The Church Grim (variations include: Kyrkogrimen (Swedish), Kirk Grim, and Kirkonväki (Finnish) is a figure in English and Scandinavian folklore and legend, said to be a spirit protecting and overseeing a particular church.
They are said to enjoy loudly ringing the bells.
They may appear as black dogs, or small, misshapen, dark-skinned people.
In Sweden, they are said to be spirits of animals sacrificed by early Christians at the building of a new church.
In Scandinavia, they may also appear as pale-skinned ‘ghosts’.
The dog was often seen on stormy nights and was regarded as a portent of death.
It was believed that the first man to be buried in the church had to guard it against the Devil. To save a human soul from that duty, a black dog would be buried alive in the north side of the churchyard, creating a guardian spirit (the Church Grim), in order to protect the church.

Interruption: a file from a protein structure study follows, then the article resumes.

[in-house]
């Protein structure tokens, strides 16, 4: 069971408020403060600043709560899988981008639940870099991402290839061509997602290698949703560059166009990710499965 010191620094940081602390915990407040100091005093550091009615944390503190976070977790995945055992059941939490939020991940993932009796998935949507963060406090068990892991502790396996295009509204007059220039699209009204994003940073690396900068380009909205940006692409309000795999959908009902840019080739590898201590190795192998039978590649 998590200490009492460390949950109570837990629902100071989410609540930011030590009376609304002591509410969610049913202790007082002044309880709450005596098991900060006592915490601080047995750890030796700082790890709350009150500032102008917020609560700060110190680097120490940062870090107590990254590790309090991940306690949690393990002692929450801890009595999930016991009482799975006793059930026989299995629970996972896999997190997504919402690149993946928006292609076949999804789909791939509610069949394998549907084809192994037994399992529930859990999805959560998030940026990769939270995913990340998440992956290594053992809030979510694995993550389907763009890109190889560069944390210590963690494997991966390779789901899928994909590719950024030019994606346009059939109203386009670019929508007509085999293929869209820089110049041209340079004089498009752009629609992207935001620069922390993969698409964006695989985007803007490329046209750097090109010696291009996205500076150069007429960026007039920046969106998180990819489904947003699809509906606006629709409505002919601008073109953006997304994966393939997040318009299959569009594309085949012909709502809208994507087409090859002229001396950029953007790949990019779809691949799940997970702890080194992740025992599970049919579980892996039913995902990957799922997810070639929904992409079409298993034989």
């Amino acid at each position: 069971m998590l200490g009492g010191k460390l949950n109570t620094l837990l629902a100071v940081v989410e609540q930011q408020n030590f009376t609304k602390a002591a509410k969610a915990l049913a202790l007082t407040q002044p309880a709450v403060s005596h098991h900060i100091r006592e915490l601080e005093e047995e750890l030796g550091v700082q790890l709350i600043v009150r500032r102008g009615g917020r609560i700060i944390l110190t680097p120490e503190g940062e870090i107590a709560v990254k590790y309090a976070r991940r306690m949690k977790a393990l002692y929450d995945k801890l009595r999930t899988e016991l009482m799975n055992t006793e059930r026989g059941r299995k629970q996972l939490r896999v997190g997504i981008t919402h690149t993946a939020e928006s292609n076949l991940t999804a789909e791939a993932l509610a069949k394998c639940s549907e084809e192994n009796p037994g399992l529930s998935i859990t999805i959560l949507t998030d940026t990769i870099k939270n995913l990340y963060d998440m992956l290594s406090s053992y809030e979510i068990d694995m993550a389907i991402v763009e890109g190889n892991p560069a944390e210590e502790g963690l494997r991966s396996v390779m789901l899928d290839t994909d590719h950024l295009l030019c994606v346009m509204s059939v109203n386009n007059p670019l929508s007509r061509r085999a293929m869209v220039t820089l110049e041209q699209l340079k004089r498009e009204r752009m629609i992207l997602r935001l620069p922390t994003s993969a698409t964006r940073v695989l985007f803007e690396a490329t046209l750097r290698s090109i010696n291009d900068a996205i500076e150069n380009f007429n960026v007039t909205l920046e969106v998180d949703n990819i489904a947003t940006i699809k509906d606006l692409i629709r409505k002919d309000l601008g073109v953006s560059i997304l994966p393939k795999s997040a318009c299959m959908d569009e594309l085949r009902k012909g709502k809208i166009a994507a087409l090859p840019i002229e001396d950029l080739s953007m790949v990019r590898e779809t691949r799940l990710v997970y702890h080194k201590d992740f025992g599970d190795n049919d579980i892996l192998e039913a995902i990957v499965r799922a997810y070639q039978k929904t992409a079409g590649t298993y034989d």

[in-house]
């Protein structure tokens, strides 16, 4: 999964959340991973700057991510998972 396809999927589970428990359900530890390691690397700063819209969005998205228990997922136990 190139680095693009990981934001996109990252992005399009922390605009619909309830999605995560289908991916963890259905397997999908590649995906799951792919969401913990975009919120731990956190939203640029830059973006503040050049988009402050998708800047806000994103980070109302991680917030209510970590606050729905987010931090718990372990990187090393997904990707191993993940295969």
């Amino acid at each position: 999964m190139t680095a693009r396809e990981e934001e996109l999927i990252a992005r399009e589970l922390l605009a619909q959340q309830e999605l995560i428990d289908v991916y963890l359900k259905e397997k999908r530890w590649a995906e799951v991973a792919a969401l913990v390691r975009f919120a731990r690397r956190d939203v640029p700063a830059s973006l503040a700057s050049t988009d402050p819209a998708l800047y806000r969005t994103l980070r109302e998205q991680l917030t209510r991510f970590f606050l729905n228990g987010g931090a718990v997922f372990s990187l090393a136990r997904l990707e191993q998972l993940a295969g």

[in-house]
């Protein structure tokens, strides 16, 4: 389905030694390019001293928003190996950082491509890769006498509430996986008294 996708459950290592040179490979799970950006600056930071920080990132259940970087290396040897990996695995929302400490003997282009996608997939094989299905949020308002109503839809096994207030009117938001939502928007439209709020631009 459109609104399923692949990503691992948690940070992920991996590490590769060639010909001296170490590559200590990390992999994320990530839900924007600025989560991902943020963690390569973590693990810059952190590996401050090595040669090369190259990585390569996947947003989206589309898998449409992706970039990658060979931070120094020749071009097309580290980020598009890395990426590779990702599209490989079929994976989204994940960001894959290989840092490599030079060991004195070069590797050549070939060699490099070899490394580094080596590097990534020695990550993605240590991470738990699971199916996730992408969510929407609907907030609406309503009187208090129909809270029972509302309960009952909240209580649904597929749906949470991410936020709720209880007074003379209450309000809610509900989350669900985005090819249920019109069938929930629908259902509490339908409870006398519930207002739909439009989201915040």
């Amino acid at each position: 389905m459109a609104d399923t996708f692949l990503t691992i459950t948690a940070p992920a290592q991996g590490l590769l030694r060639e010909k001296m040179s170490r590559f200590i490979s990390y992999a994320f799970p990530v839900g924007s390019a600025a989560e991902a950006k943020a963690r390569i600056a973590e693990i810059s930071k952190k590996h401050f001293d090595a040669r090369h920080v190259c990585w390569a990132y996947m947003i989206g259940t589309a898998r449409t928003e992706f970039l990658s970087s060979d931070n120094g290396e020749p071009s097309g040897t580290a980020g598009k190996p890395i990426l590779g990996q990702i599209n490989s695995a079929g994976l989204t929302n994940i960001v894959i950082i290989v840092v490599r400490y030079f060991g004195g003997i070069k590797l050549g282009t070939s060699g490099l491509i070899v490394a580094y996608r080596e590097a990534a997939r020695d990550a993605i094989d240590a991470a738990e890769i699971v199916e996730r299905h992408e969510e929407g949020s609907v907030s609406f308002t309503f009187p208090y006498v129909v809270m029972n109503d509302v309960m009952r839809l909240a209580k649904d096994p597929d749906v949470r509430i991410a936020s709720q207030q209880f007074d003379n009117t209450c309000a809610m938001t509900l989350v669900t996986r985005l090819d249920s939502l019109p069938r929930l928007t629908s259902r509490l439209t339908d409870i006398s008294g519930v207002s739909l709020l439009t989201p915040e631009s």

The church grim could also work as a death omen, tolling the church bell at midnight when a prominent member of the local community was near death. According to some stories, the church grim might also be seen at a funeral, looking out of the church tower in its dog form. The officiating priest might be able to judge by its expression and behaviour which way the deceased was going in the next world.